A note about Saigon cinnamon: when I was growing up in Vietnam, I remember my mother bringing bunches of bark back as gifts. It made no sense to me when America already had jars and jars in every store. What I didn't realize until recently is that Vietnam grows a uniquely powerful type of cinnamon called cassia. Most grocery store cinnamon comes from Ceylon, Mexico, or Indonesia. Cassia has much richer oil content and a hotter, sweeter taste.
Thanks to those of you who keep encouraging us in this effort at mission-based business. We made 130 lbs last night, so now we’re stocked. If you think you know an appropriate market for us, let us know. We now sell 6 ounce “Go-Packs” and we’d be happy to send one as a sample if you’d make an introduction for us. We’re jumping our way through the final few hoops that will allow us to set up shop at local farmer’s markets this summer—so with luck you’ll be meeting some our employees that way soon.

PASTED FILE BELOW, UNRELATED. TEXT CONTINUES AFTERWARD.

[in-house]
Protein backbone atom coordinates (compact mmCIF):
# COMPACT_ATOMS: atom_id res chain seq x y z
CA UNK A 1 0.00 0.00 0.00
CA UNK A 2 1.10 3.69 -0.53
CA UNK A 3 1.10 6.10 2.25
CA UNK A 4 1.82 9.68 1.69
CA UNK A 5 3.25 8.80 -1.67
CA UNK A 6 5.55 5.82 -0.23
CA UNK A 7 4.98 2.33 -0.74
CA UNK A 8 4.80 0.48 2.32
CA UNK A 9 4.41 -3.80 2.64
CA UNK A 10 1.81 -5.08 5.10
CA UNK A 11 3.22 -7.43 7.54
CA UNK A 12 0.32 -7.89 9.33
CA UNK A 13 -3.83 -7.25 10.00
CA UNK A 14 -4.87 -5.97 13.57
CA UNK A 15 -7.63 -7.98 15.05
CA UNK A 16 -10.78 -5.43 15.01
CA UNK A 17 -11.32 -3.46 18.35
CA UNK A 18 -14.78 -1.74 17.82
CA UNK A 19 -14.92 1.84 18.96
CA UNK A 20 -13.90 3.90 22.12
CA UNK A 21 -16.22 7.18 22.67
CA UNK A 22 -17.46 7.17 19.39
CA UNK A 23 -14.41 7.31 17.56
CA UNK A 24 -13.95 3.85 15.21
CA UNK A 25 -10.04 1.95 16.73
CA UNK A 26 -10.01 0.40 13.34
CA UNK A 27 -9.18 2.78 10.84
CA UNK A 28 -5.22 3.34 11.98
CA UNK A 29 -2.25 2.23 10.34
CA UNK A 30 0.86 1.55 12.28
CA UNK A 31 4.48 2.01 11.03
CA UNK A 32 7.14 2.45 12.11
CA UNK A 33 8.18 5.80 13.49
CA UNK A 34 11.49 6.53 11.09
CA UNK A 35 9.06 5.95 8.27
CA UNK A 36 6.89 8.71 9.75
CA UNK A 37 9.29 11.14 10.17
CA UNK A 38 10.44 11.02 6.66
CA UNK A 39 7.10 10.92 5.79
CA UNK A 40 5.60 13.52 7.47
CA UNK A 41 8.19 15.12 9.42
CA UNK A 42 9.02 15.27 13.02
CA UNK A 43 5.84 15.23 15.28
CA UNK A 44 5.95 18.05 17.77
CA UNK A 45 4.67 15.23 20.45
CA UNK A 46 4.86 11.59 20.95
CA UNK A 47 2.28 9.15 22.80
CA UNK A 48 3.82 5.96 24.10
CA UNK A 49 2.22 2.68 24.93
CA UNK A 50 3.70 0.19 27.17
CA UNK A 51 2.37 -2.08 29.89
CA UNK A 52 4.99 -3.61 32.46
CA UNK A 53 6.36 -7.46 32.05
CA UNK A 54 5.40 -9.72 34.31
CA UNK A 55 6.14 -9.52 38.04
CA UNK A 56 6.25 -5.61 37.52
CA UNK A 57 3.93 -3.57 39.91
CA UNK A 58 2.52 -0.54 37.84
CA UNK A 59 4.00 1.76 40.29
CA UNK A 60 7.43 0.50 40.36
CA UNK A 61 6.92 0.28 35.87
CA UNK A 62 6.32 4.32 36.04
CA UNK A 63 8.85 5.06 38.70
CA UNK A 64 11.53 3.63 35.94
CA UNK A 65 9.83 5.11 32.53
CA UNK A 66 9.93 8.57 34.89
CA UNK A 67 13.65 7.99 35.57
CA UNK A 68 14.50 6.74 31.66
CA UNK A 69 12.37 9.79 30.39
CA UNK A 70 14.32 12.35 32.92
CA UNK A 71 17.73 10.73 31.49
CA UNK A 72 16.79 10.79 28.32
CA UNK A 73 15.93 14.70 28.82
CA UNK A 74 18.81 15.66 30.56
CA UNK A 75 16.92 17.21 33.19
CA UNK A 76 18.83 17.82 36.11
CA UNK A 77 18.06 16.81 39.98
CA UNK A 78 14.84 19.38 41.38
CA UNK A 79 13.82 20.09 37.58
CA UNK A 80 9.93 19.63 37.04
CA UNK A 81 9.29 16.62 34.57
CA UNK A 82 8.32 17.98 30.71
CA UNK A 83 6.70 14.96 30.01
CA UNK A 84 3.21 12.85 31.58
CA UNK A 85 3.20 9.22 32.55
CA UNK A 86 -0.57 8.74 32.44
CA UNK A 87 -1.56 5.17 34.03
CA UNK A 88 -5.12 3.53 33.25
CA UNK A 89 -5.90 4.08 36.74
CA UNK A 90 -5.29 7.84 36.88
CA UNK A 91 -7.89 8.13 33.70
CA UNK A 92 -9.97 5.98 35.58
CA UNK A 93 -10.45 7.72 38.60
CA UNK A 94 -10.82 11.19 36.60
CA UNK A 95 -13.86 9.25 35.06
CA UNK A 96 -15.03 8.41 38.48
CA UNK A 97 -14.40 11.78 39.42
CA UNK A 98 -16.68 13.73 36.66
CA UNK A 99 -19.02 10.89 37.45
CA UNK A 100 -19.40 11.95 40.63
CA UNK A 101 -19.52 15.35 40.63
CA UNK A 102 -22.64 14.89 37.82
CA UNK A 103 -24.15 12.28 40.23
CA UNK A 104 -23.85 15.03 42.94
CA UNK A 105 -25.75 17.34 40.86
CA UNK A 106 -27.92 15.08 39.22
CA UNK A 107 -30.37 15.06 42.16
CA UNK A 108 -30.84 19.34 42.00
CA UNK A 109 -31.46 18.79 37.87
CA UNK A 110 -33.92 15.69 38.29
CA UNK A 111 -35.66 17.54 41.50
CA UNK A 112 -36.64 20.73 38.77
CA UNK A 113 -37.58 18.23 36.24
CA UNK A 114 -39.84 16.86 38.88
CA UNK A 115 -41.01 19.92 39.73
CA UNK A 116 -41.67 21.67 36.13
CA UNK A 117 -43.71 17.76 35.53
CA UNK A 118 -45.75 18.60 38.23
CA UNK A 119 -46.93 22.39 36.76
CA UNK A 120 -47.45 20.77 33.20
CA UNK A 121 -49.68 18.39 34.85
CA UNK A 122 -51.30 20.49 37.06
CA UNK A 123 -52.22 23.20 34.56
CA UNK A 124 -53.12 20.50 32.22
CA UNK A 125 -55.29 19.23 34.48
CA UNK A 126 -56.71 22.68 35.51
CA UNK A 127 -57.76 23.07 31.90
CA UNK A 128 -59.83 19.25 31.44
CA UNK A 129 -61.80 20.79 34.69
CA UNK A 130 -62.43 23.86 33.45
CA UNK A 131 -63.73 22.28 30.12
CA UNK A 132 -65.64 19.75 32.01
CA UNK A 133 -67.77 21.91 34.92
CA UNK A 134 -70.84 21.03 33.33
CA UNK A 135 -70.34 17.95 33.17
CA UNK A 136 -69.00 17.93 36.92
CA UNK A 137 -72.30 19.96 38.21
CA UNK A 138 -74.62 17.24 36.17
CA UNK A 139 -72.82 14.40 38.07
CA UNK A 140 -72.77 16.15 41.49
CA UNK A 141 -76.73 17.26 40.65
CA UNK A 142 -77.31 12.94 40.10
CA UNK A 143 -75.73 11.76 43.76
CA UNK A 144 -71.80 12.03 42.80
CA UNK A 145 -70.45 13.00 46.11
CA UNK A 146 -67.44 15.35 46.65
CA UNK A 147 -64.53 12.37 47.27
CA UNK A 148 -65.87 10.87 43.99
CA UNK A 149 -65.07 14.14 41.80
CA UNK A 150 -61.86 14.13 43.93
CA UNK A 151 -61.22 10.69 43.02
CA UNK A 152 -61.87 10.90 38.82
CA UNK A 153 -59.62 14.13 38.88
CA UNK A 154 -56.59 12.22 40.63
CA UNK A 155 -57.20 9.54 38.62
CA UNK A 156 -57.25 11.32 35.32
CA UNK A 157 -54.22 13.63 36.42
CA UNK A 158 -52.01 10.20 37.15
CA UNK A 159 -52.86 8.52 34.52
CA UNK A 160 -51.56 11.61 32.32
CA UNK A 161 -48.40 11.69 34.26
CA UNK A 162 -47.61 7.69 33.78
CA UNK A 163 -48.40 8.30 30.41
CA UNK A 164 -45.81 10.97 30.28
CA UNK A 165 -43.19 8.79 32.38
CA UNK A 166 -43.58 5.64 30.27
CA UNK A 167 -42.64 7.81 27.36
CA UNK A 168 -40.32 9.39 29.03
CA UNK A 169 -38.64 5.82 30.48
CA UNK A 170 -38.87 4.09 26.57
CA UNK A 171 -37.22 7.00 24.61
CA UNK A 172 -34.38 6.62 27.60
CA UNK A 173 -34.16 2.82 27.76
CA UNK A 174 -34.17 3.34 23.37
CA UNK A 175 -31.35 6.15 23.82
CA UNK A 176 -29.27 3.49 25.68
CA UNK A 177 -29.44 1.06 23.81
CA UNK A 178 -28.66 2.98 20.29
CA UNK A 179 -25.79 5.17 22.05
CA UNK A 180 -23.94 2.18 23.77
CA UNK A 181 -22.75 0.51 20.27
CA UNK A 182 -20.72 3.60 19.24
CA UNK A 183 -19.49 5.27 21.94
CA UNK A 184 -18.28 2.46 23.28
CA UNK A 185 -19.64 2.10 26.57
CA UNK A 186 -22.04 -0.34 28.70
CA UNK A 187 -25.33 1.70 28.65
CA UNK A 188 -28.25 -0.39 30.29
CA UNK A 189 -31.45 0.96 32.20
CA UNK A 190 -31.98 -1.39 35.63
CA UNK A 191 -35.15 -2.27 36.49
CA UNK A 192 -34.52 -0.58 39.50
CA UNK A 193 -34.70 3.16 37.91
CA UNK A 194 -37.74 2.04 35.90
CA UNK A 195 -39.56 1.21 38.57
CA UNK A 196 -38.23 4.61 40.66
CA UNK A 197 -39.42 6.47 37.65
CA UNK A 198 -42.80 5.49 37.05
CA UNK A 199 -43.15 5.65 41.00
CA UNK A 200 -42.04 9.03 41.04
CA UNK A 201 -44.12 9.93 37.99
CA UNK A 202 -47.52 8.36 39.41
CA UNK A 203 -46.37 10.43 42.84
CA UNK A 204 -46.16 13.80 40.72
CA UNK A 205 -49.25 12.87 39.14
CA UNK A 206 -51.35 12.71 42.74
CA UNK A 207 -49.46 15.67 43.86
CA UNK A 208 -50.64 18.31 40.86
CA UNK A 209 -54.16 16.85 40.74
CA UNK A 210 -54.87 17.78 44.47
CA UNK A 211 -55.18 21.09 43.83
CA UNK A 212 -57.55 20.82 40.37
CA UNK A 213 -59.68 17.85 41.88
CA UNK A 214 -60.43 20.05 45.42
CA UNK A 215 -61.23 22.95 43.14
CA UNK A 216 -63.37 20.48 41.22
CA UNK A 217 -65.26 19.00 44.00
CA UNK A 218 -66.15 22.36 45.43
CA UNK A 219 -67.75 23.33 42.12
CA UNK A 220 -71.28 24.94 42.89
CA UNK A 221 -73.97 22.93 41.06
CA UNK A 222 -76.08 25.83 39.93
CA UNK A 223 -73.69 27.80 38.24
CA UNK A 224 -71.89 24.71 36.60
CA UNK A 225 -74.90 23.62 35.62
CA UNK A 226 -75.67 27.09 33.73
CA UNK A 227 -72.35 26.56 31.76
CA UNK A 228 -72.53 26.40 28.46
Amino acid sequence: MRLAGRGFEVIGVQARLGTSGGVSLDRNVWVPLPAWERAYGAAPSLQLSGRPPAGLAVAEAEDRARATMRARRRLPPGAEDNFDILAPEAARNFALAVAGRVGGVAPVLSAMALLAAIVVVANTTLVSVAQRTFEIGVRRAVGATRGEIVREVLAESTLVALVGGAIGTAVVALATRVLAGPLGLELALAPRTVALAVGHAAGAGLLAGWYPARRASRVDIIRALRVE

A second employee, Evon Nano, originally from Iraq, recent grad from the Genesis Center Culinary Arts Program, and (here’s the sad part) my right-hand woman in the Providence Granola Project has found a job. She is now working at the CAV, a very trendy, upscale restaurant in the jewelry district. The job is part-time, but 4 days a week. Knowing how hard Evon works, I’m sure they’ll expand her hours.
I decided on unsulphured mission figs. Molasses and a glug of cognac were a given. Poppy seeds practically begged for the chance to impersonate the sweet crunch of fig guts—plus they’re great for you. The darker French roast, hint of salted caramel, and tang of balsamic vinegar followed from tasting our first prototype taste tests. I thought it might be interesting to, just ever so slightly, soften the crunch.
Rhode Island's own Allysen Callery - musician, recording artist, and PGP enthusiast - was inspired to create a little homebrew recording of song she wrote while wating for this month's special recipe to arrive. Check it out: April's Got the Blues. Thanks, Allysen!